Could free-floating 'nomad' planets carry seeds of life in the universe?

A 'nomad' planet of the right mass, with the right atmosphere, and some source of heat – perhaps radioactive decay or tectonic activity – could allow for life either on the surface or underground.

Zdenek Bardon/ProjectSoft, European Southern Observatory/AP/File
This 2011 handout photo provided by the European Southern Observatory, shows the Milky Way above the La Silla Observatory in Chile. A new study suggests that our galaxy is teeming with 'nomad' planets, that is, planets without suns.

Imagine a planet where the night sky is all you have, any time, anywhere you go – where the phrase “day job” has no meaning.

The Milky Way may hold a vast number of such sunless planets – perhaps up to 100,000 times more than all the stars in the galaxy, according to a new estimate from researchers in the United States and Britain.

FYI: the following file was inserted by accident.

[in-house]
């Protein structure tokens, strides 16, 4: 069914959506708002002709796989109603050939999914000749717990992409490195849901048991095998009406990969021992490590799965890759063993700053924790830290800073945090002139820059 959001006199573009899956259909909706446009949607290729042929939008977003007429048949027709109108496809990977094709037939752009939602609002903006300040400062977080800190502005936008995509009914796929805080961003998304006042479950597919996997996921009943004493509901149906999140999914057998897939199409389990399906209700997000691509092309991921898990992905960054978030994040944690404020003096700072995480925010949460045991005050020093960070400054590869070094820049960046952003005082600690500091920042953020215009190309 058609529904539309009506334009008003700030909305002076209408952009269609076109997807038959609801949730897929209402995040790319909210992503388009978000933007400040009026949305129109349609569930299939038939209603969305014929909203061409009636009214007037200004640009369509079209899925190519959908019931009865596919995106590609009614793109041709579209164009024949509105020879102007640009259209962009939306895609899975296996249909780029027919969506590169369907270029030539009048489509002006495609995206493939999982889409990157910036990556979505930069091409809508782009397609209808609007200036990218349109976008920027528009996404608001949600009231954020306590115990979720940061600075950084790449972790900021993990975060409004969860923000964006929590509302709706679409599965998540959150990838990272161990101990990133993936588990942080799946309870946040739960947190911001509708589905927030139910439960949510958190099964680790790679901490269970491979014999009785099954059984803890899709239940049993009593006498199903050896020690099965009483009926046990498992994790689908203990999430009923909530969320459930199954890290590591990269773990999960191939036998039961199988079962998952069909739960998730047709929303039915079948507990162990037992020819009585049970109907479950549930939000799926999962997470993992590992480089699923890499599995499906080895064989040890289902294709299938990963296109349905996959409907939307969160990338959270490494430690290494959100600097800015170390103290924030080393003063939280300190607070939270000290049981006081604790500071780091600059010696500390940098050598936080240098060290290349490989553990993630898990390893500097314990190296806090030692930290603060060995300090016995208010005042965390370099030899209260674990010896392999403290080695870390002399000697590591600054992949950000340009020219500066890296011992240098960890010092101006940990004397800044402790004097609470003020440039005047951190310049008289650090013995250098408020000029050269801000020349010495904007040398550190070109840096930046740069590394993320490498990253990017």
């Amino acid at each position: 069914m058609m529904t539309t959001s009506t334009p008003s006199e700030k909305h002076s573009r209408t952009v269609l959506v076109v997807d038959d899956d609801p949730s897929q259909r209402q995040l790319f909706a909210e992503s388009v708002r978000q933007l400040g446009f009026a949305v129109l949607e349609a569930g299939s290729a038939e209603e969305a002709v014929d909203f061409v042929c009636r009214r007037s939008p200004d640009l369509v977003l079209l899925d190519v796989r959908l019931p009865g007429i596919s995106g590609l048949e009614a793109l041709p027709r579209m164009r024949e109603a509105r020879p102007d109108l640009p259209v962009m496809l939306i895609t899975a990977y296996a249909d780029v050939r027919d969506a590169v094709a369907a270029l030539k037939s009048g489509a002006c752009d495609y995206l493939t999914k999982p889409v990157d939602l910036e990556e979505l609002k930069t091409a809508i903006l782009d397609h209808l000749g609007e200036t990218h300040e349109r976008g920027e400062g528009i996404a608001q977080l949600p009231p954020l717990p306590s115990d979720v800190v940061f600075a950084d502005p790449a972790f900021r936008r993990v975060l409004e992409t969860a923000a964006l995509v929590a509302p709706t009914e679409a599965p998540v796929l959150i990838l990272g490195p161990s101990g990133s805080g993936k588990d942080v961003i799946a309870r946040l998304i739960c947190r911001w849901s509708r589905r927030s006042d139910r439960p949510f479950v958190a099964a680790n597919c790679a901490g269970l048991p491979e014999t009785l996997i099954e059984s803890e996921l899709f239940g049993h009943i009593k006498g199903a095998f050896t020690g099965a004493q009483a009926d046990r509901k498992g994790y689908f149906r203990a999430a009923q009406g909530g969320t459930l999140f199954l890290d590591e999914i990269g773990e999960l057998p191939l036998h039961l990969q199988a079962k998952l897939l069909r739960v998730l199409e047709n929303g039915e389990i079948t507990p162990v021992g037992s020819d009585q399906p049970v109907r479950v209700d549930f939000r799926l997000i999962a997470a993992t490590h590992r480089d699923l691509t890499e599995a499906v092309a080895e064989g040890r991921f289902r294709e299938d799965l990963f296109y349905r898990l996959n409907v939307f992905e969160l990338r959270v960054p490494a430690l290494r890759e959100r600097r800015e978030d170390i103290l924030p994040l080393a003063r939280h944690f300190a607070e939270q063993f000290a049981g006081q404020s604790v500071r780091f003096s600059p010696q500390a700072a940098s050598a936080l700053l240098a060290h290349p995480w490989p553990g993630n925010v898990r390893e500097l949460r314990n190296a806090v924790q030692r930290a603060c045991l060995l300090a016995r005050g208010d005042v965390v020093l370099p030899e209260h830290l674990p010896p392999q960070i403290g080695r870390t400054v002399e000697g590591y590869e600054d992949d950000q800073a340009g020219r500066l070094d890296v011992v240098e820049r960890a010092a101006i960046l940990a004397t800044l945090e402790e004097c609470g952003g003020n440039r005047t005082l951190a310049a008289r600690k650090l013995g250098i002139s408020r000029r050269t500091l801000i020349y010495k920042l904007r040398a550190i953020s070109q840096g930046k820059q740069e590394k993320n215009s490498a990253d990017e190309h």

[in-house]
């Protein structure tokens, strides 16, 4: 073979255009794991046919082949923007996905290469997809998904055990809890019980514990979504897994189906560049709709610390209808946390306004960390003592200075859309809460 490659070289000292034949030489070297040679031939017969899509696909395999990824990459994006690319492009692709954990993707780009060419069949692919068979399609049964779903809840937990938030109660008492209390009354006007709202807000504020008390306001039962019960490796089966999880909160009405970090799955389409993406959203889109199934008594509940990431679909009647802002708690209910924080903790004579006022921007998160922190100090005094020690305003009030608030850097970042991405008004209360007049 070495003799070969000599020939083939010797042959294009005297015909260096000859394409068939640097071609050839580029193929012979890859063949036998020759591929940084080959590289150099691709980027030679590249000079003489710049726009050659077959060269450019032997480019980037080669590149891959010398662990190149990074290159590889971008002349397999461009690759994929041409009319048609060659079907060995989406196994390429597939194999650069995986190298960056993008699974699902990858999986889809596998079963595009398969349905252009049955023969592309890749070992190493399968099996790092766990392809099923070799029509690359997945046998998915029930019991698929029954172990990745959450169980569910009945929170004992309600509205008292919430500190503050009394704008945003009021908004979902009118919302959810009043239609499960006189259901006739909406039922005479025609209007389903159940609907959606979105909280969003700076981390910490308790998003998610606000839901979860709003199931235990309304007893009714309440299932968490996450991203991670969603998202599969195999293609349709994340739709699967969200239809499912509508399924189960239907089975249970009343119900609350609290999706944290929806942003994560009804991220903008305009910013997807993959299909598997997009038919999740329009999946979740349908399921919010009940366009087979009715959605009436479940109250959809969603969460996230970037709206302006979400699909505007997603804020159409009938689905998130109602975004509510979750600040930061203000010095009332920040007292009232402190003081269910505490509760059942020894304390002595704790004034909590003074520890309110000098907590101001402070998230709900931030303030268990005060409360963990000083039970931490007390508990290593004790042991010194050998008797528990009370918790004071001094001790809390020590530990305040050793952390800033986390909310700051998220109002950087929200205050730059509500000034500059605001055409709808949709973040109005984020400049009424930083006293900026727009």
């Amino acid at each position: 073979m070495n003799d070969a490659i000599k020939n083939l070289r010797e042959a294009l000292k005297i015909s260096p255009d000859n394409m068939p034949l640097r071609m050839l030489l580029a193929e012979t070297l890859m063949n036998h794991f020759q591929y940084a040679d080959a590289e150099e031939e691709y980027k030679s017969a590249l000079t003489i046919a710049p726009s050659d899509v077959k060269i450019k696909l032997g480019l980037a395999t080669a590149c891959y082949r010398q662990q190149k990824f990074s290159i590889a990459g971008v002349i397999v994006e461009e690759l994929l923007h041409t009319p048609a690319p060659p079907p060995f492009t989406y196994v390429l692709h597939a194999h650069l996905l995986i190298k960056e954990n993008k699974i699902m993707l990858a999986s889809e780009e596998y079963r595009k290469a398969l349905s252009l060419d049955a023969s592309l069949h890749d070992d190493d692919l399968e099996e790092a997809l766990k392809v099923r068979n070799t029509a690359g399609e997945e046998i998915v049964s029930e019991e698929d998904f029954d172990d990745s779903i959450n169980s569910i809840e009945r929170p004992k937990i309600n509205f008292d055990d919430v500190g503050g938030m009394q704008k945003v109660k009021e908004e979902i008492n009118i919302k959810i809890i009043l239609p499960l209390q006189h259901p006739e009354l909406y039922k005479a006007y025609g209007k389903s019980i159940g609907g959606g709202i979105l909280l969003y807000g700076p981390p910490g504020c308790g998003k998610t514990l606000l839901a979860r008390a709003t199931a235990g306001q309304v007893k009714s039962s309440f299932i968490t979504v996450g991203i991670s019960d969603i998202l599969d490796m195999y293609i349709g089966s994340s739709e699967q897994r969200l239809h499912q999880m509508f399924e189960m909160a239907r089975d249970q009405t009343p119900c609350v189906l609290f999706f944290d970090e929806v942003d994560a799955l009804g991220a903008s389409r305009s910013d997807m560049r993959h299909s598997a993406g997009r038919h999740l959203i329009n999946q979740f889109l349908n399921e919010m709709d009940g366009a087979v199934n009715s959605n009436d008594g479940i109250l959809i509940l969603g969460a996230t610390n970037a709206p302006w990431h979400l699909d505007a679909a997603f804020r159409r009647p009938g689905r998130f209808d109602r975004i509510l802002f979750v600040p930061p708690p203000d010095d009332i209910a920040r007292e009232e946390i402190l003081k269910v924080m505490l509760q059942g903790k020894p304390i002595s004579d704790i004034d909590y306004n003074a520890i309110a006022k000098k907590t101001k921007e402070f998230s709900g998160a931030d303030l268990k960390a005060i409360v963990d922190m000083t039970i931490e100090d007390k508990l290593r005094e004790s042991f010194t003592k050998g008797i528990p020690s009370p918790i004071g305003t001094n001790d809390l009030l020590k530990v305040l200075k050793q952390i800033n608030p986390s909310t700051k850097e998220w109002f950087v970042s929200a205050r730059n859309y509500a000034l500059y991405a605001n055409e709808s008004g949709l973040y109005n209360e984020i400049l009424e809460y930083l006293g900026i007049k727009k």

Since 1995, when hunting for planets outside the solar system grew from a fringe field to mainstream astronomy, researchers have uncovered as many as 760 extrasolar planets orbiting other stars – as the Earth orbits the sun – with more than 2,000 additional candidates awaiting confirmation.

The vast majority of these are planets in the classical sense – meaning they orbit host stars, although often arrayed in unusual patterns compared with Earth's home system.

Since 2000, however, astronomers have discovered planets with no obvious stellar home. A group of Spanish astronomers reported that year discovering planets ranging from five to 15 times Jupiter's mass free floating in a cluster of young stars in the constellation Orion. Last year, two groups of astronomers jointly announced the discovery of 10 Jupiter-class planets, the vast majority free of the grip of any host star. The results appeared last May in the journal Nature.